Sharon Pickering: Professor of Criminology, Monash University; Editor, Australian and New Zealand Journal of Criminology.
  • Report of the Expert Panel on Asylum Seekers, Australian Government, August 2012.
    Angus Houston, Paris Aristotle and Michael L'estrange.

    Asylum Seeking: The Challenges Australia Faces in Context

    Australia’s circumstances

    For each protection visa granted to an asylum seeker onshore, the offshore [Special Humanitarian Program] component of the program is reduced by one place.
    (p 24)

    The Global and Regional Context

    The Global Situation

    • Afghans represent one of every four refugees in the world, with 95% of them located in Pakistan and Iran.
    • Pakistan hosts the largest number of refugees worldwide (around 1.7 million, with another million unregistered), followed by the Islamic Republic of Iran (around 900,000).
    • Of the estimated 1.6 million Iraqi asylum seekers in the world, the majority reside in neighbouring countries (around 1 million in Syria, 500,000 in Jordan, 50,000 in Iran and 30,000 in Lebanon).
    • South Africa and Kenya each host refugee numbers in the hundreds of thousands.

    The city of Dadaab in north-eastern Kenya hosts the largest refugee complex in the world, housing more than 559,000 registered refugees and several thousand more asylum seekers who are unregistered.
    (p 61, emphasis added)

    Global refugee numbers have remained relatively steady despite different crises and conflicts in the past decade.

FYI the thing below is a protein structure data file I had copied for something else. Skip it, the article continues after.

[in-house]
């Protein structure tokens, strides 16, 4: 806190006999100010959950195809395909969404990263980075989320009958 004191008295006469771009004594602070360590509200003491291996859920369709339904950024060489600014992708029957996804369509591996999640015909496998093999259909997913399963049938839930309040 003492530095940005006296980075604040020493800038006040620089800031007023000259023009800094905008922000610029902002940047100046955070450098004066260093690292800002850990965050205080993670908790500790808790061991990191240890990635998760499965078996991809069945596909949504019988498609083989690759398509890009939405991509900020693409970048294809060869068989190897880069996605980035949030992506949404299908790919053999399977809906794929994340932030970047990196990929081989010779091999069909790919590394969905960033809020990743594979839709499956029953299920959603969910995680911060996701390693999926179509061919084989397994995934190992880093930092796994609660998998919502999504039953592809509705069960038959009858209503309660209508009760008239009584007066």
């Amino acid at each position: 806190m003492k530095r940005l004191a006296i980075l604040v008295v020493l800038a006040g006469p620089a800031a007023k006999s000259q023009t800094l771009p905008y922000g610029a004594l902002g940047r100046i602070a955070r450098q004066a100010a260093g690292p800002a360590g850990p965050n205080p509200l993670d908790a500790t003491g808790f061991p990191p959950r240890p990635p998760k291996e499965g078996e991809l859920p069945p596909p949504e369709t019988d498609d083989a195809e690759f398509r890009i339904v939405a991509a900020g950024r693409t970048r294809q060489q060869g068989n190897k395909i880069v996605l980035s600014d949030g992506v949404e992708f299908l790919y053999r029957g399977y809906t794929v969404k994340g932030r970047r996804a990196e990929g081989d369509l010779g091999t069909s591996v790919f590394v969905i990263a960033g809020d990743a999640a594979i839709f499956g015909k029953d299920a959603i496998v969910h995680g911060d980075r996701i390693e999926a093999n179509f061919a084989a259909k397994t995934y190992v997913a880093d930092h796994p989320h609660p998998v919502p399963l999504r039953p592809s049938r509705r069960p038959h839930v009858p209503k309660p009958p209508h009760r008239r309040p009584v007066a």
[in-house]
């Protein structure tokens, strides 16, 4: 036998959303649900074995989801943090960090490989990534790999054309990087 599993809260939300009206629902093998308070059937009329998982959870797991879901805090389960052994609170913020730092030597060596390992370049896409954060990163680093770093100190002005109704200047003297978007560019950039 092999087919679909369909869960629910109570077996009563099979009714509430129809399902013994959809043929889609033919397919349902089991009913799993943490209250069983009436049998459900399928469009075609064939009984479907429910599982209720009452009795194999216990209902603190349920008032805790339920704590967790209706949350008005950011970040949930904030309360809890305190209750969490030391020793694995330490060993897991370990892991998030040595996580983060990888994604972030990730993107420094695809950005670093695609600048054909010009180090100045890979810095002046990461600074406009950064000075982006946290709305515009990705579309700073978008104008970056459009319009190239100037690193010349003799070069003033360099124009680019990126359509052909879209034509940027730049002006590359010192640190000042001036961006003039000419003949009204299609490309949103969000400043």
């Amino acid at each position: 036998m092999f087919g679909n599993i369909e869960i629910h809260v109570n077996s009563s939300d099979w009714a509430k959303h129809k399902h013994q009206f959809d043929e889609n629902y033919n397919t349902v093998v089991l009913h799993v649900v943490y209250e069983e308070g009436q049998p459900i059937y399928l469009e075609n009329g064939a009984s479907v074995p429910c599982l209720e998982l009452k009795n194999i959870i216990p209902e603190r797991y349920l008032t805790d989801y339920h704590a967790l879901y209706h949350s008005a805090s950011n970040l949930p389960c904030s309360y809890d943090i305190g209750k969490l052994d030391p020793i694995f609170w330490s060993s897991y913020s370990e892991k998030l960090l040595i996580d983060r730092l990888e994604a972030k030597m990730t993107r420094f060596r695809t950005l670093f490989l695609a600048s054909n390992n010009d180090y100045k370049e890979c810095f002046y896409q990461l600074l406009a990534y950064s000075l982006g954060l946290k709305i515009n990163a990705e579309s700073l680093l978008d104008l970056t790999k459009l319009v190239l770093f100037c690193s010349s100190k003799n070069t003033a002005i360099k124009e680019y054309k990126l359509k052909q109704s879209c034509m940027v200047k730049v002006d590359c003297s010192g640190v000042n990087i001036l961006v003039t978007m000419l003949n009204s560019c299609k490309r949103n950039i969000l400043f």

In the same timeframe, the number of internally displaced persons (IDPS) worldwide has consistently exceeded refugee and asylum seeker numbers …
    [In] 2011 an estimated 26.4 million people were considered internally displaced.
    … IDPS have not crossed an international border to seek protection, even though they may be displaced for similar reasons as refugees.
    [They] remain under the protection of their own government, even though that government may be the cause of their flight.
    (p 63, emphasis added)

    The Australian Context

    … Australia remains a minor destination country for irregular migrants and asylum seekers [— receiving] 2.5% of global asylum claims in 2011.
    (p 68)

    Since late 2008, over 18,000 IMAs have arrived in Australia …
    [The] only comparable time for this number and tempo of boat arrivals was … when 12,176 people arrived on 180 vessels in 1999 — 2001. …
    [Since] 2000, an estimated 946 people have [been lost at sea] while attempting to reach Australia by boat, 604 of them since October 2009.
    (p 69)